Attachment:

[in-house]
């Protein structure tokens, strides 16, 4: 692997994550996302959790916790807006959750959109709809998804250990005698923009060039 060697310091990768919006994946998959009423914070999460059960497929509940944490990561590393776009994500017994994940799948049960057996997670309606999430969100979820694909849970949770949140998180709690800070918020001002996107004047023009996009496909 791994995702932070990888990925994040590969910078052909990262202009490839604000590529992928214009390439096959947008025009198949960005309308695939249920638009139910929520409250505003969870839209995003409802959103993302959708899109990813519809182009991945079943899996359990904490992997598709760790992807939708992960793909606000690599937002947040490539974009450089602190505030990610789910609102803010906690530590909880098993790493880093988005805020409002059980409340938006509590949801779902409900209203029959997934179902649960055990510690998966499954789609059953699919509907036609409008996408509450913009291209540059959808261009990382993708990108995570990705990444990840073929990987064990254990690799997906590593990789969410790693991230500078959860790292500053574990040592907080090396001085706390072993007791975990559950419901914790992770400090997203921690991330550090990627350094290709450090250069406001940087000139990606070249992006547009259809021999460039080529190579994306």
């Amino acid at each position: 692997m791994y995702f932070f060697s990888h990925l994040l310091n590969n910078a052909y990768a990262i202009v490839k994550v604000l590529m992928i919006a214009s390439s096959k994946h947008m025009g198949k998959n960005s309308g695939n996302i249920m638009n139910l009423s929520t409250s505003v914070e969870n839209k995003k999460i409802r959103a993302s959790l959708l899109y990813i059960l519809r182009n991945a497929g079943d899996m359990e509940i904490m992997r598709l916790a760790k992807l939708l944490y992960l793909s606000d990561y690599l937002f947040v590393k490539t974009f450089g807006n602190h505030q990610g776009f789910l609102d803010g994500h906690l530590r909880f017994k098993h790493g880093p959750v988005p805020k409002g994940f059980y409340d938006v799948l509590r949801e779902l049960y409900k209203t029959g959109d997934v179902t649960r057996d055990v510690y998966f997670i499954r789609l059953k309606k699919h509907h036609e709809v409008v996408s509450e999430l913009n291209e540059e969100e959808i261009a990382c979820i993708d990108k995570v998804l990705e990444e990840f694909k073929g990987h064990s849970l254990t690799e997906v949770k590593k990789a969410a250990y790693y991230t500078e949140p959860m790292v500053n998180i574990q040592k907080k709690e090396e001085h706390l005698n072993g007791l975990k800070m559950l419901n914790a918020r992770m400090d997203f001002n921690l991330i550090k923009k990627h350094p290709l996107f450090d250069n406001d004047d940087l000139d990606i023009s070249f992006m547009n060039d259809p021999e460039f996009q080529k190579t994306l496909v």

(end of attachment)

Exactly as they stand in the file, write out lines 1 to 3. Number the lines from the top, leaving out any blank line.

[in-house]
């Protein structure tokens, strides 16, 4: 692997994550996302959790916790807006959750959109709809998804250990005698923009060039 060697310091990768919006994946998959009423914070999460059960497929509940944490990561590393776009994500017994994940799948049960057996997670309606999430969100979820694909849970949770949140998180709690800070918020001002996107004047023009996009496909 791994995702932070990888990925994040590969910078052909990262202009490839604000590529992928214009390439096959947008025009198949960005309308695939249920638009139910929520409250505003969870839209995003409802959103993302959708899109990813519809182009991945079943899996359990904490992997598709760790992807939708992960793909606000690599937002947040490539974009450089602190505030990610789910609102803010906690530590909880098993790493880093988005805020409002059980409340938006509590949801779902409900209203029959997934179902649960055990510690998966499954789609059953699919509907036609409008996408509450913009291209540059959808261009990382993708990108995570990705990444990840073929990987064990254990690799997906590593990789969410790693991230500078959860790292500053574990040592907080090396001085706390072993007791975990559950419901914790992770400090997203921690991330550090990627350094290709450090250069406001940087000139990606070249992006547009259809021999460039080529190579994306």
């Amino acid at each position: 692997m791994y995702f932070f060697s990888h990925l994040l310091n590969n910078a052909y990768a990262i202009v490839k994550v604000l590529m992928i919006a214009s390439s096959k994946h947008m025009g198949k998959n960005s309308g695939n996302i249920m638009n139910l009423s929520t409250s505003v914070e969870n839209k995003k999460i409802r959103a993302s959790l959708l899109y990813i059960l519809r182009n991945a497929g079943d899996m359990e509940i904490m992997r598709l916790a760790k992807l939708l944490y992960l793909s606000d990561y690599l937002f947040v590393k490539t974009f450089g807006n602190h505030q990610g776009f789910l609102d803010g994500h906690l530590r909880f017994k098993h790493g880093p959750v988005p805020k409002g994940f059980y409340d938006v799948l509590r949801e779902l049960y409900k209203t029959g959109d997934v179902t649960r057996d055990v510690y998966f997670i499954r789609l059953k309606k699919h509907h036609e709809v409008v996408s509450e999430l913009n291209e540059e969100e959808i261009a990382c979820i993708d990108k995570v998804l990705e990444e990840f694909k073929g990987h064990s849970l254990t690799e997906v949770k590593k990789a969410a250990y790693y991230t500078e949140p959860m790292v500053n998180i574990q040592k907080k709690e090396e001085h706390l005698n072993g007791l975990k800070m559950l419901n914790a918020r992770m400090d997203f001002n921690l991330i550090k923009k990627h350094p290709l996107f450090d250069n406001d004047d940087l000139d990606i023009s070249f992006m547009n060039d259809p021999e460039f996009q080529k190579t994306l496909v």